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hasn't thought long and hard about what he is doing and what he intends to do. the second thing i point out in the book is if that's a concern that can be mitigated completely by a timely strike so if we strike tomorrow night and there's a danger that if they are somewhat on the fence that would change their mind. what argument book as we said -- the time it with what the red lines are. that is when we should take military action. if iran is emerging to 90% and kicked out inspectors at that point it'll be clear and if we don't do anything they will build nuclear weapons of taking action will be the only thing that creates the possibility of a nonnuclear outcome. uniting the iranian people. i think that's almost certain the short term it would create a rally around the flag effect. the other thing we know about it is they tend to be relatively short-lived and many people understand avesta policy much
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better than me from a u.s. military strategy and national security strategy point of view that those who know domestic politics very well say the long-term it will create opportunities for operation figures to criticize the government for mismanaging the problem to this point that led to an armed attack on the country that led to iran having its nuclear program destroyed and the other thing i would point out is we can't just look at the cost on one side the cost someone stuck a village or the other. we have to compare them so one of the things said in the book is say what does acquiring nuclear weapons due to domestic politics? it allows them to differ for an attack and make the argument to domestic publics that they steer the ship of state in the international crisis maintain a nuclear program and one of only 10 states honored to become a nuclear power and that would be loved and potentially longer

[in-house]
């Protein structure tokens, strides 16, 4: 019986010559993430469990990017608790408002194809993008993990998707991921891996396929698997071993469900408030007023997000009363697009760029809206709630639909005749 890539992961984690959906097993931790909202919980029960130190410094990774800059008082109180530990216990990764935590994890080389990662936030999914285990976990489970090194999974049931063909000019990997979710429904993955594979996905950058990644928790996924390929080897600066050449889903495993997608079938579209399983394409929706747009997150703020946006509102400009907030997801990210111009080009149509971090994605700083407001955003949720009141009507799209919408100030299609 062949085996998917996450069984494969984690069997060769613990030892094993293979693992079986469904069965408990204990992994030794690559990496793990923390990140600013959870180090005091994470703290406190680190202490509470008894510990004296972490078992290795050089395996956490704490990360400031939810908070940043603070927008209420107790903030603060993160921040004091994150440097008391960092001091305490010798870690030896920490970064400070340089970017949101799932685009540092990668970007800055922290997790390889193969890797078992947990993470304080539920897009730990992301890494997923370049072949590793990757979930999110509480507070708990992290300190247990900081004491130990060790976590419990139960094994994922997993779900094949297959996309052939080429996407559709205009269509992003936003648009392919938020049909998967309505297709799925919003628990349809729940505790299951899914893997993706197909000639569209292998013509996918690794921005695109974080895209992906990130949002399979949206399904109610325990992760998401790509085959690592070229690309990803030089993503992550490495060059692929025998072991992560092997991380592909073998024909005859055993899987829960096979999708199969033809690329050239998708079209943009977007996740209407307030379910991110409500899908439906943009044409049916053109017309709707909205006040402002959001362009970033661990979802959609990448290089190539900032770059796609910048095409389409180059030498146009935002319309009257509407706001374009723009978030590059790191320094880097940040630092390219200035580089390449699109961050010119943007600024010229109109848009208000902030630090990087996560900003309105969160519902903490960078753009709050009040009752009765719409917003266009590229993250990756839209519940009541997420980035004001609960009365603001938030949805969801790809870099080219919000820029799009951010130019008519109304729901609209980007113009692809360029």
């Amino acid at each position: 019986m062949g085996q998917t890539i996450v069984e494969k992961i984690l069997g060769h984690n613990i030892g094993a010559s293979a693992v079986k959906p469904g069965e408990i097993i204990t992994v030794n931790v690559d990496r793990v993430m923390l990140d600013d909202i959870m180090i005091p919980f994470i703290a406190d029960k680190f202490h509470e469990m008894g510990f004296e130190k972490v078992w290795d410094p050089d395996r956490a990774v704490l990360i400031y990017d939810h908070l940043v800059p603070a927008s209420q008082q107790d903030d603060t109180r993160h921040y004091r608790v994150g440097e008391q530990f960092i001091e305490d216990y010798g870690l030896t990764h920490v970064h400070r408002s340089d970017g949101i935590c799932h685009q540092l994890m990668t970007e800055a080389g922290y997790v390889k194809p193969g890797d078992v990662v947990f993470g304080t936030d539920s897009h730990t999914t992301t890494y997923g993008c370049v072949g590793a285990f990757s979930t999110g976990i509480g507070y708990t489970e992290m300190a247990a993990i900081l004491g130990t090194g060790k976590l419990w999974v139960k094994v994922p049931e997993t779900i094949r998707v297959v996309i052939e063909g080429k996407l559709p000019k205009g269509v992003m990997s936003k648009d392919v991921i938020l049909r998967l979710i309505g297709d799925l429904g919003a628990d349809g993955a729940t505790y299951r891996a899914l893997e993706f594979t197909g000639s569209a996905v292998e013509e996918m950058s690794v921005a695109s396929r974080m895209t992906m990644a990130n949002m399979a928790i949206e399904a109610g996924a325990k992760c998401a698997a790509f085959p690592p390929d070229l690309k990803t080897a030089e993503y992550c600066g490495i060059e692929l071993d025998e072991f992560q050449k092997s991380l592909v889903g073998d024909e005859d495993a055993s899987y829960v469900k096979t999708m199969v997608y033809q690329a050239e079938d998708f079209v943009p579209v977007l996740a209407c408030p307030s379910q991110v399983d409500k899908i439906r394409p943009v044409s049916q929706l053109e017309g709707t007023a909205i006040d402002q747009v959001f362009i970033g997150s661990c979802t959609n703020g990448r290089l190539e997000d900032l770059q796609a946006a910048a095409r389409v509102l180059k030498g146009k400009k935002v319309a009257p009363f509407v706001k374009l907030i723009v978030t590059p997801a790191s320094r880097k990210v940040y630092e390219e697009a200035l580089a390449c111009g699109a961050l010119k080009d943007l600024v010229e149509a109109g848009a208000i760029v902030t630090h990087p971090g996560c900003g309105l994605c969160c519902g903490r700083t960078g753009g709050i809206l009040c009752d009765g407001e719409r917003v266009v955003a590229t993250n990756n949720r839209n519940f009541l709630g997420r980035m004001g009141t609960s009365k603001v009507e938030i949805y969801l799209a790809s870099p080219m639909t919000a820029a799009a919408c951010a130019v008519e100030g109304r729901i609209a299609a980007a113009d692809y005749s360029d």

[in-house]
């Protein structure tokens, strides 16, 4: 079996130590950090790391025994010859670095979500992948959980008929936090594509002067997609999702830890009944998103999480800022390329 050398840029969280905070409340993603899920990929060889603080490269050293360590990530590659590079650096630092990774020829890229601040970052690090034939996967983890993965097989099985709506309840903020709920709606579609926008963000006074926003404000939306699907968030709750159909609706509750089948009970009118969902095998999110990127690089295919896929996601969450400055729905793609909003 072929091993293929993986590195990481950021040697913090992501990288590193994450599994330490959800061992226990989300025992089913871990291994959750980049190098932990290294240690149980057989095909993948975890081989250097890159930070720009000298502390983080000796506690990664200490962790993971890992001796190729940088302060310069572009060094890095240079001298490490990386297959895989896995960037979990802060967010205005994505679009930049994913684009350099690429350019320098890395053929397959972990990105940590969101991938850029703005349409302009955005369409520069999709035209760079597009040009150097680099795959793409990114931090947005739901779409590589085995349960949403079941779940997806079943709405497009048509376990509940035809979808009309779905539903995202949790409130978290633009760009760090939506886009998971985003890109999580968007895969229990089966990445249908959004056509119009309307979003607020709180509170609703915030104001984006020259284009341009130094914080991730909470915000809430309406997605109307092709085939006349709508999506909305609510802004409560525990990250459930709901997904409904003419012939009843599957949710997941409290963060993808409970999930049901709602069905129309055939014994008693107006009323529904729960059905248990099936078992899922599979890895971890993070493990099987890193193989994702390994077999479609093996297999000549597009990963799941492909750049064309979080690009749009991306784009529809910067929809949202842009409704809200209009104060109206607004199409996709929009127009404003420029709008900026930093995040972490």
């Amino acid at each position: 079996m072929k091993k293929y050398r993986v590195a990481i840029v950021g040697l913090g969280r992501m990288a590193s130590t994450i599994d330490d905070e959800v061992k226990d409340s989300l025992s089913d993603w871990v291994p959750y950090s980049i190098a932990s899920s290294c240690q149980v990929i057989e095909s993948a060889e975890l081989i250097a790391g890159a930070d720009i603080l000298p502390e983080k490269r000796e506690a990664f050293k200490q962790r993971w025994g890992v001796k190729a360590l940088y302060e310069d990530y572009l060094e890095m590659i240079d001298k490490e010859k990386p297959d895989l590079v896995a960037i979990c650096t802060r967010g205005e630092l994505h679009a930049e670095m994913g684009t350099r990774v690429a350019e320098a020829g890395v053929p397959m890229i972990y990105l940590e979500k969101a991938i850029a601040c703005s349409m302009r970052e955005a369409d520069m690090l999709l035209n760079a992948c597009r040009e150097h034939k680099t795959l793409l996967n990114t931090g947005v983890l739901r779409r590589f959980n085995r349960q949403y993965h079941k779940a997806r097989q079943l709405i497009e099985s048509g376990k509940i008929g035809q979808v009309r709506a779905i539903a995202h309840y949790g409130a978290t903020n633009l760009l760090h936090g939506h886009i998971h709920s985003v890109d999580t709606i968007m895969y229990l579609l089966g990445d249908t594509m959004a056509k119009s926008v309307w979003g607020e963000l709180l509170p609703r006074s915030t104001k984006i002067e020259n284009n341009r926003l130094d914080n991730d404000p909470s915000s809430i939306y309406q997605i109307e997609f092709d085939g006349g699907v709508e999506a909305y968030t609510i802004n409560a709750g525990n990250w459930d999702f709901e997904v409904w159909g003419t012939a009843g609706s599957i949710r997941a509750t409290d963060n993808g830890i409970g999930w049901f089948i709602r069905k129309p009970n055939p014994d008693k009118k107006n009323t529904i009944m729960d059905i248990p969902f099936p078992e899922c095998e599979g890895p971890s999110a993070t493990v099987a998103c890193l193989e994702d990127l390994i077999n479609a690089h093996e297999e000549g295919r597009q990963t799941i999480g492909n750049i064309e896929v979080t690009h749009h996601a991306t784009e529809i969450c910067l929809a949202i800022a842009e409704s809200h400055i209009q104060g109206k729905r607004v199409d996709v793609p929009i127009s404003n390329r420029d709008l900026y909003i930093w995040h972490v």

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because there is only than one country that will have nuclear weapons. difficult issues here but my own view taking all these issues into account is a strike is less bad than acquiescing. >> my name is steve davis and i'm on the council here for some years. i live in a house that was built in 1954. we have been in a state of belligerence with the iranian people or are the iranian government since that time. much of it instigated by the united states primarily by the overthrow of the democratically-elected president. the iranians have a point of view. the iranians ostensibly like other countries have a right to self-determination. we talk about them as though